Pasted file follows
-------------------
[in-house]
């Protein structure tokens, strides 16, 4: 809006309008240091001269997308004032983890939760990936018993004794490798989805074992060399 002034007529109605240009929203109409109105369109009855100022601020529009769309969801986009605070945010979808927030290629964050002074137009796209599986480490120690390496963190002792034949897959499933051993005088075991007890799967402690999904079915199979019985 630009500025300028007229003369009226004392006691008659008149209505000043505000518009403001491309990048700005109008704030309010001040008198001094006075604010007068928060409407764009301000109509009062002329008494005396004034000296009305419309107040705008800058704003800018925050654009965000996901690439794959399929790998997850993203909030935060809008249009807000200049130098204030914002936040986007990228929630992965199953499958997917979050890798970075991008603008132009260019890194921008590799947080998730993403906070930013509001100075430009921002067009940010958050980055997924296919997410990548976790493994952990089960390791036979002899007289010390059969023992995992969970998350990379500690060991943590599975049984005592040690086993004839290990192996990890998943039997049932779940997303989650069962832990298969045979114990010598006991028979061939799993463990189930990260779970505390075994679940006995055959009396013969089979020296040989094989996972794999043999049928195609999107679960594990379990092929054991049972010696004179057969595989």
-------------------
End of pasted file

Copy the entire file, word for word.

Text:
[in-house]
């Protein structure tokens, strides 16, 4: 809006309008240091001269997308004032983890939760990936018993004794490798989805074992060399 002034007529109605240009929203109409109105369109009855100022601020529009769309969801986009605070945010979808927030290629964050002074137009796209599986480490120690390496963190002792034949897959499933051993005088075991007890799967402690999904079915199979019985 630009500025300028007229003369009226004392006691008659008149209505000043505000518009403001491309990048700005109008704030309010001040008198001094006075604010007068928060409407764009301000109509009062002329008494005396004034000296009305419309107040705008800058704003800018925050654009965000996901690439794959399929790998997850993203909030935060809008249009807000200049130098204030914002936040986007990228929630992965199953499958997917979050890798970075991008603008132009260019890194921008590799947080998730993403906070930013509001100075430009921002067009940010958050980055997924296919997410990548976790493994952990089960390791036979002899007289010390059969023992995992969970998350990379500690060991943590599975049984005592040690086993004839290990192996990890998943039997049932779940997303989650069962832990298969045979114990010598006991028979061939799993463990189930990260779970505390075994679940006995055959009396013969089979020296040989094989996972794999043999049928195609999107679960594990379990092929054991049972010696004179057969595989």